Like it or not, Mona El Said is an icon of Oriental Dance due to the career she built for herself. What could we gain from it, yesterday afternoon?! 
Well, maybe a lot. Maybe nothing. It depends on what you´re searching for, how much beauty your eyes are able to see in the world (even beneath the superficial crap) and how wide your horizons are.


Here´s a short list of items I brought in my bag from Mona el Said workshop:


1. Teaching is a work of LOVE. If you don´t LOVE teaching ALL that you know, then DON´T DO IT. The lack of love for this work shows itself off like ugly frogs in a clear water pond. If you LOVE teaching, then do it ALLLLLLLLLLLLLLLLLLL the way. Do not keep information for yourself in fear that other dancers will be greater than you. Even if you share EVERYTHING you know, NO ONE WILL TAKE YOUR PLACE. Each person&artist is UNIQUE and copies are always second best to ORIGINALS.


2. The Magic* of the Dance does not reside in the fancy movements, cloths, hairdo, make-up but in the SOUL you offer while you move.


3. What fills each movement and step is your own INNER LIFE. I call it "the juice". Tasteless food -no salt, no spices, no Love - is like tasteless dance where all movements are empty of emotion, intention, life ´s experience, memories, fantasies, dreams, whatever makes you an interesting PERSON. 
An orgasm without LOVE, that is a good dance performance. An orgasm WITH Love, that is an AUTHENTIC heartfelt dance performance. 


4. Let your body talk by itself, not imposing movements and techniques you find fancy and impressing. There is a POWER - BIG one! - on the spontaneity of a BODY that is connected with its soul. When both are allowed to talk freely, a personal and brand new language is born and the DANCER becomes an ARTIST. Impossible to copy, impossible to ignore. 


5.Appreciate your audiences&students as they are the main reason for all that you do and the pillars of your work, in case you´re a professional Dancer&Teacher&Choreographer. Thanking people for their attention, appreciation and respect is a BASIC MUST that should never be forgotten.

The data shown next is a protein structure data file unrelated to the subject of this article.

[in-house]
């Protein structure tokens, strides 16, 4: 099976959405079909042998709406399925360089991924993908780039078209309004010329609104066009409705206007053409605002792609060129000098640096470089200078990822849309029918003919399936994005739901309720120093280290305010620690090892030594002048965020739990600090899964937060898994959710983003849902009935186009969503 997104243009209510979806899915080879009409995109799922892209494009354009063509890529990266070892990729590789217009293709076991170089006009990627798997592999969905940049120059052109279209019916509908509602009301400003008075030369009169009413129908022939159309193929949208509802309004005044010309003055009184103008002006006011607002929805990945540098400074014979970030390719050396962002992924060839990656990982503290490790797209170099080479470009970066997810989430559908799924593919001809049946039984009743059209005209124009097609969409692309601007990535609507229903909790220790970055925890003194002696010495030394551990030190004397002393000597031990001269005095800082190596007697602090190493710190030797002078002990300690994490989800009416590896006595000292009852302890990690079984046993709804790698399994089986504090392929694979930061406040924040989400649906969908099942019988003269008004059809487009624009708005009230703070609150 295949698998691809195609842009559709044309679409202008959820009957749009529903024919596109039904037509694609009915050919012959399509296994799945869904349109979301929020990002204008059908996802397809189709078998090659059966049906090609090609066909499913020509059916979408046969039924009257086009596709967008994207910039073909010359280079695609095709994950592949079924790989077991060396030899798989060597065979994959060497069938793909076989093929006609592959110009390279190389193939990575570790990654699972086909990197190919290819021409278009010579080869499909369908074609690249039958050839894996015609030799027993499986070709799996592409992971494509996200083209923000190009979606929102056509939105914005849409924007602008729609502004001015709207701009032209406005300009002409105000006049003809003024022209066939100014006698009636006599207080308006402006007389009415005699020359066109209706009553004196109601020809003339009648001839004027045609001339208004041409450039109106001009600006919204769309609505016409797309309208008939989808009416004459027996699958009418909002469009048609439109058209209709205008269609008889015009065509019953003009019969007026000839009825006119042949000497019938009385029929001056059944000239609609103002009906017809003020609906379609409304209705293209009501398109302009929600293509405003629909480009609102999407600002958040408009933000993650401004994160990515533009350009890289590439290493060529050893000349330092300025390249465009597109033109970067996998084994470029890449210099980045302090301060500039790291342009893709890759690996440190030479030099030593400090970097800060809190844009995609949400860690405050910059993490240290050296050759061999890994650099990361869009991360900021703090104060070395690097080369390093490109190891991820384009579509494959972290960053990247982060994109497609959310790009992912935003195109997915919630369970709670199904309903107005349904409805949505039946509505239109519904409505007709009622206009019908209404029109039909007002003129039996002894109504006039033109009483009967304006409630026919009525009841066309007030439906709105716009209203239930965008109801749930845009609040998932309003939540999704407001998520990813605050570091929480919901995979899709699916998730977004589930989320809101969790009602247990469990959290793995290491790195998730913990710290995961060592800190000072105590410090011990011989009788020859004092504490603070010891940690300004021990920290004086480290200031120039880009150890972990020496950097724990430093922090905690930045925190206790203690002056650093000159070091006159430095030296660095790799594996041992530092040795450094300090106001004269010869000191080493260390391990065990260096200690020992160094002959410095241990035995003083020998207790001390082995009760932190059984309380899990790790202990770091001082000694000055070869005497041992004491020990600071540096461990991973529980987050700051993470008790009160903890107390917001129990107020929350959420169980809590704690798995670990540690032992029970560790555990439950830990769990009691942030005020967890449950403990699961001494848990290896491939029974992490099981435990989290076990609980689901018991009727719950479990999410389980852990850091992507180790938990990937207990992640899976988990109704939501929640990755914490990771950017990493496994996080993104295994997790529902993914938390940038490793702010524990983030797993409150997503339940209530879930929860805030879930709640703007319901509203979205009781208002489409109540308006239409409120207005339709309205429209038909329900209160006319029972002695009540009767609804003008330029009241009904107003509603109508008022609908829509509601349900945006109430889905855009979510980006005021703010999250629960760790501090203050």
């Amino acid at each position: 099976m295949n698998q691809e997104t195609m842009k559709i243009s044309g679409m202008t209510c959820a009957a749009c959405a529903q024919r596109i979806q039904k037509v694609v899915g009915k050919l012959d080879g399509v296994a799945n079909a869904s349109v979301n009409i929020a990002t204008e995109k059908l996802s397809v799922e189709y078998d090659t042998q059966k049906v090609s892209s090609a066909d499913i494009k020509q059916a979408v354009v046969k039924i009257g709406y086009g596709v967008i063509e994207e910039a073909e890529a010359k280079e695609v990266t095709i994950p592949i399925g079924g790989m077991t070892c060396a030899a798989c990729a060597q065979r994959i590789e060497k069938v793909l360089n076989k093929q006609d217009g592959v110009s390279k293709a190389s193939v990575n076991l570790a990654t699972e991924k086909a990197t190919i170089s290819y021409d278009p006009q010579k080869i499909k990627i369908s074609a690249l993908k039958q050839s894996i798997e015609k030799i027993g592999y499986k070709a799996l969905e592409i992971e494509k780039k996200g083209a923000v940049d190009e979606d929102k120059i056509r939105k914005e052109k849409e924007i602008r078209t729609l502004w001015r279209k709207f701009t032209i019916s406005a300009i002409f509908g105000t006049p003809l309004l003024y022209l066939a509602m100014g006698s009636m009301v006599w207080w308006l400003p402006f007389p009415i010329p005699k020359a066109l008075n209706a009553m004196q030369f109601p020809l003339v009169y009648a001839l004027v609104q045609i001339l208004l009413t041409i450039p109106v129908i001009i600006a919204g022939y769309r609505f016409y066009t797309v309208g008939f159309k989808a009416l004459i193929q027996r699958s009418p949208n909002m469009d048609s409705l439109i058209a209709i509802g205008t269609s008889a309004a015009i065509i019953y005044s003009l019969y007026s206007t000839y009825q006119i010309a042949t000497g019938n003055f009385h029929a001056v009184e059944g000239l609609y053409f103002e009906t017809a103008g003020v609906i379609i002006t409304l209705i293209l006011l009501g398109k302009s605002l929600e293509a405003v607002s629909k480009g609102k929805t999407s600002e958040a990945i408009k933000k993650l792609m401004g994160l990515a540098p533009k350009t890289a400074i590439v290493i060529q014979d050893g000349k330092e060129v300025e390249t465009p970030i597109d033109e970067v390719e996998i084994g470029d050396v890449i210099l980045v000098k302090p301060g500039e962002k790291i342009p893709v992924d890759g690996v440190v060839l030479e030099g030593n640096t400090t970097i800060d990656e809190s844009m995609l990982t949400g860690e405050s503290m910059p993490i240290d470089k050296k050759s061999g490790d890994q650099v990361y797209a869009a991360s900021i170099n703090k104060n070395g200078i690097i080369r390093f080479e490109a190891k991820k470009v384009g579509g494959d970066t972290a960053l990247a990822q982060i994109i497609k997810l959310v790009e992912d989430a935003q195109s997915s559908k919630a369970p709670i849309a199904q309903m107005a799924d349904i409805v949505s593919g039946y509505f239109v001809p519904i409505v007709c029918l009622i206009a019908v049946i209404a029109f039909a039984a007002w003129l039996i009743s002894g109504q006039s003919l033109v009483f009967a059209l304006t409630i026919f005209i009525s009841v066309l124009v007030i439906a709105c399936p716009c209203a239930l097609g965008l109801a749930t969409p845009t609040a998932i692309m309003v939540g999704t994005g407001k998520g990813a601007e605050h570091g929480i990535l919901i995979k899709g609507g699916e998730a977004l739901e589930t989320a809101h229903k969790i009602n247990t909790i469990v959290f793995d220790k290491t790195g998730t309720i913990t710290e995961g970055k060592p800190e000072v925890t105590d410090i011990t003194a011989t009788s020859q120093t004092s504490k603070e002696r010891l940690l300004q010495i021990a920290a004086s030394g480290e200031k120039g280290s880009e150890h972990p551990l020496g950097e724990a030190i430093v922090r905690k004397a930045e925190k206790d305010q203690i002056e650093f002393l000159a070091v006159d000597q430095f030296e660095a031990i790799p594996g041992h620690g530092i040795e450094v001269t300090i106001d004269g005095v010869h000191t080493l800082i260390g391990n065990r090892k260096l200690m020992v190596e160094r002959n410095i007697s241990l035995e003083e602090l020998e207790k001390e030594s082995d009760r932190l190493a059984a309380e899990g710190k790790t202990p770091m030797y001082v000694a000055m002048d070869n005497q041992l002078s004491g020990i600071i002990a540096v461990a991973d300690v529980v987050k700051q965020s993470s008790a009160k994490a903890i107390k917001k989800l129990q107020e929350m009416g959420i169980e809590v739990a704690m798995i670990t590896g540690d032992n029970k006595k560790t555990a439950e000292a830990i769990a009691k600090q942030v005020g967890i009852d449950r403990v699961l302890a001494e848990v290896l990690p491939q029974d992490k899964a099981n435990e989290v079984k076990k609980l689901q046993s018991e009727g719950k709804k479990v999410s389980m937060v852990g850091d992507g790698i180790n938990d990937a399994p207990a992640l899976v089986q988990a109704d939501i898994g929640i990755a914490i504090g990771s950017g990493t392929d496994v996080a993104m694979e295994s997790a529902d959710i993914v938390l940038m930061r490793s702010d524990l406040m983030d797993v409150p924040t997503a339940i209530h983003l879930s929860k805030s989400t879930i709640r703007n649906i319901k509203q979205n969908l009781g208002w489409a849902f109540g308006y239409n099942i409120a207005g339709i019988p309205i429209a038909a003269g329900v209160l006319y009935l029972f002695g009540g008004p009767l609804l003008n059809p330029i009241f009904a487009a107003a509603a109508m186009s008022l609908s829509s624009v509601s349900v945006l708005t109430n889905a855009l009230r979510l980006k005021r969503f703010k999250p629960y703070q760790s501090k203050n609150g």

6. Don´t be afraid to show off your vulnerabilities. You can rather use them in favor of your Art as well as a self-healing tool. Subtle, alchemic, beautiful. Like YOURSELF.


7. Open your eyes and LEARN from EVERYTHING. The good and the bad. 

Yes, it is.


Life is full of surprises, indeed. When you think you found an angel, you realize it is a demon. 

When you presume you´ve just crossed paths with a dangerous snake, you find that there is a frightened bird underneath its mutable skin. 

When you think you have it all figured out, then it comes a brand new experience/knowledge that crashes the fragile walls of your certainties to the ground. 

Life is often painful or extremely happy - at least, for me, as I tend to live everything to the fullest - but it surely gives you the intelligent ability of doubting yourself, what you see and all you think it is "for sure". Fascinating, really...

Thank you, dearest, at SALAMAT MASR FESTIVAL, CAIRO.

It isn't what I do, but how I do it.
 It isn't what I say, but how I say it,
and how I look when I do it and say it.
(Mae West)


I want to thank the curious, daring, energized dancers who joined my 
WORKSHOP at SALAMAT MASR FESTIVAL yesterday. Those were a couple of hard working, challenging and - I hope! - eye opening hours. 


The "Set il Hosn" music - composed for Nagwa Fouad - is an AMAZING dance material full of details, nuances, moods, intensities, styles, universes. That´s part of the reason why it is considered one of the best - if not the best - musical entrance for Oriental Dancers composed until today. 
The more sophisticated the music is, the more sophisticated the dancer (and her tools) must be. If the music is RICH, then the DANCER´S level must be rich or richER, never bellow the first.


It is known that I LOVE challenges, I crave them, I LIVE for them and because of them. Adrenaline junkie, ambition freak some say. From the true depth of my BEING - that very few people know - all  I want is to GROW and offer that same growth opportunity to others, may them be students or audiences. 


Gratitude to SALAMAT MASR FESTIVAL who believes in my work and gave me this chance to share it with all of you. 
Sending LOVE and COURAGE to all (including myself;).


Saturday, July 7, 2012

What to expect *(on my SALAMAT MASR WORKSHOP)?